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From Chambers's Journal. A LAST LAUGH WITH THOMAS HOOD. In spite of a well-known Baying concerning heroes and their body-servants, the more we know of a really great man, the greater he generally seems. When the greatness is combined with lovableness, this is almost always the case; nor do we remember to have risen from the perusal of the life of a single favorite author, without an increased attachment to his memory. It would have been a sad thing to many of us if these last . memorials of Thomas Hood * had shown that good and genial writer to have been a churlish or close-fisted man—had exhibited a frown or sneer behind that laughing mask of his j but we took up the volumes without the least apprehension of that nature, and we lay them down with a greater attachment to him who forms their subject than before. "What a capacity for love and friendship had that fine fellow's soul! How naturally he flew to the rescue of the weak or the illtreated! What noble indignation he felt for the tyrant and the bigot! How the hearts of all good men were attracted towards his, no matter how different from his own were their dispositions and callings! How grateful his modest spirit was for a little kindness! How bitterly, too, alas, he felt unkindness, and how the daws did peck at that heart of his worn always upon his sleeve! He loved his fellow-creatures, but despite that universal sympathy, he did not (as sometimes happens) love his wife and children less. All children were, indeed, inexpressibly dearto his tendernature. When prostrated by sickness, and in far from good pecuniary circumstances, he would still find time and spirits to address a laughter-moving letter to one of his favorite little folks; and this when his writing had got to be of considerable value—a period at which the most prolific authors are apt to be chary of their correspondence. Of three letters thus indited to the children of his stanch friend, Dr. Elliot, then residing at Sandgate, we hardly know which to select for its charming humor, lurking pathos,—for the writer was at the time sick, almost unto death,— and the writer's adaptability to the capacities he was addressing.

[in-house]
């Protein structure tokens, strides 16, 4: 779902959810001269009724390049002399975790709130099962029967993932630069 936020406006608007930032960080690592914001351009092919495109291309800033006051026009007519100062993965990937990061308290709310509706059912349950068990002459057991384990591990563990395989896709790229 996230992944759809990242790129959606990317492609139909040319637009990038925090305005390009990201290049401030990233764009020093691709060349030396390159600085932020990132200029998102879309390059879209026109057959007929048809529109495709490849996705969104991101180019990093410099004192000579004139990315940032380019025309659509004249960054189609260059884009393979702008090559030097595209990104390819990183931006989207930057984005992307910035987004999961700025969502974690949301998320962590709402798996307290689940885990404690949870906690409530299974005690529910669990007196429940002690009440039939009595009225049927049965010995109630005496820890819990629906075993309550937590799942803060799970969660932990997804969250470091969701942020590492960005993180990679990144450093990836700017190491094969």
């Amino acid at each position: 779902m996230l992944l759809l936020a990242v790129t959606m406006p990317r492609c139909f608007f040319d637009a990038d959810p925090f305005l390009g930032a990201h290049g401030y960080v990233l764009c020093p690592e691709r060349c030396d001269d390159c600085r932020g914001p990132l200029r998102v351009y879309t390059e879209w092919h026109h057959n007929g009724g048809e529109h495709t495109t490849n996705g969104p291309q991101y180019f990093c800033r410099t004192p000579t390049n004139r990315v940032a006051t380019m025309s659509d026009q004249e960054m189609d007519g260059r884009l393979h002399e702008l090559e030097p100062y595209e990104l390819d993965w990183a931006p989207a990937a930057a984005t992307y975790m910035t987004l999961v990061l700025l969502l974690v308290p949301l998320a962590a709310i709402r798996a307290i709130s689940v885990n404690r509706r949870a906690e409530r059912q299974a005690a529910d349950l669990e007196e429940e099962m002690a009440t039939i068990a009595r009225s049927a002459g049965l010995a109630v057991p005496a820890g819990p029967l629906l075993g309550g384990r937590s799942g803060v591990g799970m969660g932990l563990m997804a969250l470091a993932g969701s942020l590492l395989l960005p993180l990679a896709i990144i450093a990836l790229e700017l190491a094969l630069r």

"Mr Dear Jeanie—So you are at Sandgate! Of course, wishing for your old playfellow, M H (he can play—it's work to

me), to help you to make little puddles in the Sand, and swing on the Gate. But perhaps there arc no sand and gate at Sandgate, which, in that case, nominally tells us a fib. But tbore must bo liule crabs somewhere, which you can

* Mtnorialt of Iliomai Hood. Edited by his Dmiplii.., with a Preface and Motes by his'Son. Moxon.

catch, if you are nimble enough—Bo like spiders, I wonder they do not make webs. The large crabs nre scarcer.

"If you do catch a big one with strong clawi —and like experiments—you can shut him up in a cupboard with a loaf of sugar, and you can see whether he will break it np with his nippers. Besides Vrabs, I used to find jelly-fish on the beach, made, it seemed to me, of sea-calves' feet, and no sherry. The mermaids eat them, I suppose, at their wet water-parties, or salt soirees. There were star-fish also, but they did not shine till they were stinking, and so made very uncelestinl constellations.

"I suppose you never gather any sea-flowers, but only sea-weeds. The truth is Mr. David Jones never rises from his bed, and so has a garden full of weeds, like Dr. Watts' Sluggard. I have heard that you bathe in the sea, which ia very refreshing, but it requires care; for if you stay under water too long, you may come np a mermaid, who is only half a lady, with a fish's tail—which she can boil jf she likes. You had better try this with your doll, whether it turns her into half a ' doll-fin.'